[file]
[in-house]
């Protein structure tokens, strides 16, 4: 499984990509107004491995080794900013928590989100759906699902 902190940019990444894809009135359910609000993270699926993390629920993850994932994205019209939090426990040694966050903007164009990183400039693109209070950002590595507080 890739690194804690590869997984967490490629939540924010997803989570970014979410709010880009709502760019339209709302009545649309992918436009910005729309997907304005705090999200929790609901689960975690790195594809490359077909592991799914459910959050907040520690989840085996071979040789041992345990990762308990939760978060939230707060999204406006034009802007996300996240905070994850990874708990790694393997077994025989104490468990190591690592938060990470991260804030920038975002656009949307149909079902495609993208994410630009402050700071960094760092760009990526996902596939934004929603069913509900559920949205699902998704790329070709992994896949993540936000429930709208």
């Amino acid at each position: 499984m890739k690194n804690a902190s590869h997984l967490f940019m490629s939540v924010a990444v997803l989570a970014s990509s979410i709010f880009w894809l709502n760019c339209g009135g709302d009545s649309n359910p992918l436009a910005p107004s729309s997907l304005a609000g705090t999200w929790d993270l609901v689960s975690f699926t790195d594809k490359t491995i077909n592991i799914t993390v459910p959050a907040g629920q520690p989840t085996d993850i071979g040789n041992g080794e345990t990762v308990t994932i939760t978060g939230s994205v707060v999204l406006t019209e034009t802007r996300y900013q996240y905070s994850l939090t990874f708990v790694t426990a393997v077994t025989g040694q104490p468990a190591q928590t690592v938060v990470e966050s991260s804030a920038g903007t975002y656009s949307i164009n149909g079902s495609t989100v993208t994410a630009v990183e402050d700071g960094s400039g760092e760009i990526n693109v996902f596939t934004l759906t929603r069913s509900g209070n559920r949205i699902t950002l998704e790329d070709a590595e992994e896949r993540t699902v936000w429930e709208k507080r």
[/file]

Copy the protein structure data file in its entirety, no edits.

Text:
[in-house]
């Protein structure tokens, strides 16, 4: 499984990509107004491995080794900013928590989100759906699902 902190940019990444894809009135359910609000993270699926993390629920993850994932994205019209939090426990040694966050903007164009990183400039693109209070950002590595507080 890739690194804690590869997984967490490629939540924010997803989570970014979410709010880009709502760019339209709302009545649309992918436009910005729309997907304005705090999200929790609901689960975690790195594809490359077909592991799914459910959050907040520690989840085996071979040789041992345990990762308990939760978060939230707060999204406006034009802007996300996240905070994850990874708990790694393997077994025989104490468990190591690592938060990470991260804030920038975002656009949307149909079902495609993208994410630009402050700071960094760092760009990526996902596939934004929603069913509900559920949205699902998704790329070709992994896949993540936000429930709208």
């Amino acid at each position: 499984m890739k690194n804690a902190s590869h997984l967490f940019m490629s939540v924010a990444v997803l989570a970014s990509s979410i709010f880009w894809l709502n760019c339209g009135g709302d009545s649309n359910p992918l436009a910005p107004s729309s997907l304005a609000g705090t999200w929790d993270l609901v689960s975690f699926t790195d594809k490359t491995i077909n592991i799914t993390v459910p959050a907040g629920q520690p989840t085996d993850i071979g040789n041992g080794e345990t990762v308990t994932i939760t978060g939230s994205v707060v999204l406006t019209e034009t802007r996300y900013q996240y905070s994850l939090t990874f708990v790694t426990a393997v077994t025989g040694q104490p468990a190591q928590t690592v938060v990470e966050s991260s804030a920038g903007t975002y656009s949307i164009n149909g079902s495609t989100v993208t994410a630009v990183e402050d700071g960094s400039g760092e760009i990526n693109v996902f596939t934004l759906t929603r069913s509900g209070n559920r949205i699902t950002l998704e790329d070709a590595e992994e896949r993540t699902v936000w429930e709208k507080r």